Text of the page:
Unknown Celtic Goddess Identified at British Museum

Scientists working on artifacts from a site in Hertfordshire, England have identified a statue of Senua, a Roman-British goddess previosly unknown to scholars, discovered along with a treasure of gold and silver offerings. Senua was probably the goddess of a stream in pre-Roman times who was later incorporated into the Roman goddess Minerva. That is the theory put forth by researchers working on an exciting find from recent excavations in Hertfordshire. A faceless, armless statue was identified as a yet-unknown pre-Roman Celtic goddess.

The identification was done at the British Museum by using X-rays to read the inscriptions on plaques found at the site of the shrine. While such shrines were common around springs in Celtic times, this one was extraordiary in that is contained a treasure of gold, silver and jewelry.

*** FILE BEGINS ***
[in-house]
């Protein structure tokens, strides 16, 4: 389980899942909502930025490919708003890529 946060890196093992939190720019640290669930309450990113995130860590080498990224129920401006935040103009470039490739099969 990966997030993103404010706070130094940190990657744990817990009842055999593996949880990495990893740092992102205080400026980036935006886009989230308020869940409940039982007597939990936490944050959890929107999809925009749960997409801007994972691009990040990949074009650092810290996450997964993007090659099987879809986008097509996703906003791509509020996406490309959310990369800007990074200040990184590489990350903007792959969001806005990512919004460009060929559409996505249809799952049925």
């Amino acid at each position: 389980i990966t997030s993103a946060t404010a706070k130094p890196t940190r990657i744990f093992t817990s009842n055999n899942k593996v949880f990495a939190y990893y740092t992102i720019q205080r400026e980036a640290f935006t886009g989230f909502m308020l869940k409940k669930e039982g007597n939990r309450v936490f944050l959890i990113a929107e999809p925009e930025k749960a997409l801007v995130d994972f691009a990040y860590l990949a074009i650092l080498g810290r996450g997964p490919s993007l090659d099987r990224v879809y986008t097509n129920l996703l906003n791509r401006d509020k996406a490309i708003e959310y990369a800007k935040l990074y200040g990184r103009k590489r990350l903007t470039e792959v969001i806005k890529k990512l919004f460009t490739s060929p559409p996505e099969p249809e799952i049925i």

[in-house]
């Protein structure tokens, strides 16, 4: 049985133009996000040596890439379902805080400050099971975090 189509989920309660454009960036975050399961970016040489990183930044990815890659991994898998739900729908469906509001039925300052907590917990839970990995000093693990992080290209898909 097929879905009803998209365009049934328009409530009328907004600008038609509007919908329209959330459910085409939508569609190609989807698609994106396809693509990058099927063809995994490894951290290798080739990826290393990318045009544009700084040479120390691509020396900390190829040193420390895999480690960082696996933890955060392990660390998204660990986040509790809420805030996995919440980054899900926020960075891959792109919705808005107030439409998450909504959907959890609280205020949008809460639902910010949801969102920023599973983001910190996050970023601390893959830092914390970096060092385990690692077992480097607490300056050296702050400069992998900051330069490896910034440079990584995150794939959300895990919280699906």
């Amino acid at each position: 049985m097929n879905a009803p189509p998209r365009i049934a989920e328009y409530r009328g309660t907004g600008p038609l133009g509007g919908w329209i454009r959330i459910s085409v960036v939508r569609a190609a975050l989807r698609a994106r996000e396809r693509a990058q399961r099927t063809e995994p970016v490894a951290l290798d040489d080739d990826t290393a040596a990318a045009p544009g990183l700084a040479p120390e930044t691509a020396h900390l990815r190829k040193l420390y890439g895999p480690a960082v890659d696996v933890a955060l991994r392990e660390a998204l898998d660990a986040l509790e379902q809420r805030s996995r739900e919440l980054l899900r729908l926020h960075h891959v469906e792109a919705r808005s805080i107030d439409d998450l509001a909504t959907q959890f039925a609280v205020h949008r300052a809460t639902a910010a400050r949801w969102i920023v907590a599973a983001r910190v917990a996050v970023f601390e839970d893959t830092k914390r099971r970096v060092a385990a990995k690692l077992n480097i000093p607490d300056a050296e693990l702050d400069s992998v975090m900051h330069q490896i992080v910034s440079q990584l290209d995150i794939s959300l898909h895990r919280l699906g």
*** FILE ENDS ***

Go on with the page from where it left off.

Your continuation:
Ralph Jackson, Roman Curator of the British Museum said, "This is a hugely significant find, of national and international importance. Personal hoards, hidden in some crisis, are reasonably common. To find a hoard of a temple treasure, such as this one, is incredibly rare, not just in Britain but anywhere. To give Britain a new goddess is extraordinary."

The front of the statue of Senua was, sadly, lost to decay, but the back shows "a graceful woman with hair coiled in a bun," a tantalizing depiction of an unknown goddess.

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